The wind has been unpredictably swirling around at night, sometimes bringing a 2am thunderstorm to sit on top of us for an hour–which also means Uly sits on top of us for an hour. In these storms, Josh keeps and eye on the GPS to watch if the anchor drags, I just worry about the boat getting struck by lighting, and Uly trembles in the v-berth. This does not make for great sleep.
So when we sail into the canyon cove in Nopolo, we breathe a sigh of relief. Here, we can anchor close to shore and gain wind protection from every side except the east. Only one house was ashore, and two young girls played together in the water. They have one solar panel and a satellite dish for TV. No road connects them to the outside world. The main town of Nopolo is a little more north, unprotected from the southern swells, and we are amazed at how snuggled in we feel at the mouth of this canyon.
We row ashore and walk the cobbled beach. At the south end, we find dilapidated structures, and guess that this used to be the town. The frames and concrete are on the edge of the canyon and its mangrove-filled lagoon, and the flash floods have eroded the edge of the canyon and the structures.
As we walk back into the canyon, we hear the tinkle of bells from the burros grazing on the steep canyon sides. We find a shallow cave and what looks like a big, heavy canoe.
“Look, this was a sailing canoe,” Josh whispers, pointing to the hole in the boat for a mast. With the eye of a wooden boat builder, he points out the trunnels, the ‘tree nails’ that hold the boat together with wood, not metal. The boat has trash inside from people using the cave, but it doesn’t affect the dignity of this well-built wooden launch.
Further down the wash, we find a grave site partially dug up and carved away by flood waters that must rip down this canyon during a heavy rain. One gravestone is clearly marked “Castillo León, 1849-1935.” They all have a cross over each casket-shaped block of concrete. It amazes me to realize that people have been calling this remote canyon home for at least 160 years.
People have been fishing here for a long time. Only recently have people moved from sails to motors, as the old boat tells us. Turns out the boat is a chalupine. These sturdy crafts are made using rib molds to shape the planks, completely built in Baja California Sur. According to the amazing book A Vela, Remo, y Motor, (By Sail, Oar, and Motor), the fishermen then covered the boats with pitch and painted them. Since these boats were very strong, they were used until the 1970s.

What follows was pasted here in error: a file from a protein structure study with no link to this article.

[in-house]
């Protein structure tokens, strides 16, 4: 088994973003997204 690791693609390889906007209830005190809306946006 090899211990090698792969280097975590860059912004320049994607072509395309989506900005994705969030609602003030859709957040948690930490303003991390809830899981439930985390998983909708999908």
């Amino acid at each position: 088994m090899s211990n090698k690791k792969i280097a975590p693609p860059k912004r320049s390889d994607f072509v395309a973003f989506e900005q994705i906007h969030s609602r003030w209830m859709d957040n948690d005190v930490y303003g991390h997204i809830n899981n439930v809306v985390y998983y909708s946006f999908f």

It was around this time, the 1960s, that modern commercial fishing methods and technologies reached the Sea of Cortez. Since then, 90% of the fish stocks in the Sea have been fished out–only five to ten percent of the original stocks remain. Although a fleet of pangas with outboard motors had a big impact, it was the gillnets used by medium and large boats, then intensive longlining, that dealt the final devastating blow. This kind of fishing is illegal, but unless organized cooperatives and / or local and national police forces create an iron regulatory presence, illegal fishing is difficult to stop. The regulations around fisheries for the region have not stayed ahead of the technology or the overharvesting.
The fisheries of Baja and Mexico are increasingly studied and defended by national and international researchers and nonprofits, all fighting the clock to both understand the damage and prevent further degradation. I know very little about the fisheries in Baja. But I do know is that there are non-profits dedicated to the long-term survival of the fisheries–and the people who depend on them. The Environmental Defense Fund, The Nature Conservancy, and Niparajá all work together and with local and regional fishermen and governments, year after year, to bring about the necessary regulations and agreements to keep both the fish and the fishers alive. The work does not meet the pace of politics, which often asks that decision be made within a term. But there is no “gillnet” to capture and sweep away all the problems of the fisheries. Both fish and regulatory change require a steady and determined hand to be fairly harvested.
I imagine that the wooden boat saw a sea teeming with fish, and her thick wooden sides kept fishermen safe on the water for years. In a more complex world today, it takes more than a good boat to protect the fishers and their families. The impacts on the fisheries now extend beyond the individual fishers to include those of climate change, such as ocean acidification and warmer water temperatures. With those changes, however, comes the rise of ocean and climate research. I hope that, from the cave in Nopolo and the graves by the arroyo, the spirits of the past can witness not only a slow but steady return of the fish, but a new era in which the people of Mexico demand and oversee a just caretaking of their blue resource.